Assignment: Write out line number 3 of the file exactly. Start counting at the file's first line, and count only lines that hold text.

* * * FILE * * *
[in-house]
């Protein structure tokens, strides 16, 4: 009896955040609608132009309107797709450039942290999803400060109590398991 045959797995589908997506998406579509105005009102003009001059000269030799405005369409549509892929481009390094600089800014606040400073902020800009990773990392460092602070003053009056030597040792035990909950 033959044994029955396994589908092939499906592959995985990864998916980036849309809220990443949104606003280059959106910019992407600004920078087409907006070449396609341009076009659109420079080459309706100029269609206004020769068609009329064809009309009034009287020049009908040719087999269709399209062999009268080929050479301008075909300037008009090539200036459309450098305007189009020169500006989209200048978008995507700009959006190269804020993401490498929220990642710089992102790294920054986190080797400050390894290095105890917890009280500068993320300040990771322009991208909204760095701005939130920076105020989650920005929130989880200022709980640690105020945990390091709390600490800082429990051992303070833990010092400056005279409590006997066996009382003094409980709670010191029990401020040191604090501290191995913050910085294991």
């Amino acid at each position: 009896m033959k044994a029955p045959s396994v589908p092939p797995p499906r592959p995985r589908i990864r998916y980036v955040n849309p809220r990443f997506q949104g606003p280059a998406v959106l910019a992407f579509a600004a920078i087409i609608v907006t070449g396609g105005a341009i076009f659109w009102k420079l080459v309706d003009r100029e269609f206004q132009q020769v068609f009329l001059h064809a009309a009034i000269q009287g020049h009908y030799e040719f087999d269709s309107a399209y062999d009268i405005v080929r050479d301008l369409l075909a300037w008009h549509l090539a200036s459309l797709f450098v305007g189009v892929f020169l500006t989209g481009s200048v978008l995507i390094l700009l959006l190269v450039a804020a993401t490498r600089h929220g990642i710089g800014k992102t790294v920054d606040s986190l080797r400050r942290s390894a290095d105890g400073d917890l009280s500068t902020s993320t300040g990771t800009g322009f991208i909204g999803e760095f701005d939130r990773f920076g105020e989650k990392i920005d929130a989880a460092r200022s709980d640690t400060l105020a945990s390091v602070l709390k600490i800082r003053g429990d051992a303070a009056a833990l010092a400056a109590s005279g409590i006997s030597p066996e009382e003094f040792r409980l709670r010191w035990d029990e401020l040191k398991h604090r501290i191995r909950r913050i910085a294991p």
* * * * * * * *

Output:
């Amino acid at each position: 009896m033959k044994a029955p045959s396994v589908p092939p797995p499906r592959p995985r589908i990864r998916y980036v955040n849309p809220r990443f997506q949104g606003p280059a998406v959106l910019a992407f579509a600004a920078i087409i609608v907006t070449g396609g105005a341009i076009f659109w009102k420079l080459v309706d003009r100029e269609f206004q132009q020769v068609f009329l001059h064809a009309a009034i000269q009287g020049h009908y030799e040719f087999d269709s309107a399209y062999d009268i405005v080929r050479d301008l369409l075909a300037w008009h549509l090539a200036s459309l797709f450098v305007g189009v892929f020169l500006t989209g481009s200048v978008l995507i390094l700009l959006l190269v450039a804020a993401t490498r600089h929220g990642i710089g800014k992102t790294v920054d606040s986190l080797r400050r942290s390894a290095d105890g400073d917890l009280s500068t902020s993320t300040g990771t800009g322009f991208i909204g999803e760095f701005d939130r990773f920076g105020e989650k990392i920005d929130a989880a460092r200022s709980d640690t400060l105020a945990s390091v602070l709390k600490i800082r003053g429990d051992a303070a009056a833990l010092a400056a109590s005279g409590i006997s030597p066996e009382e003094f040792r409980l709670r010191w035990d029990e401020l040191k398991h604090r501290i191995r909950r913050i910085a294991p």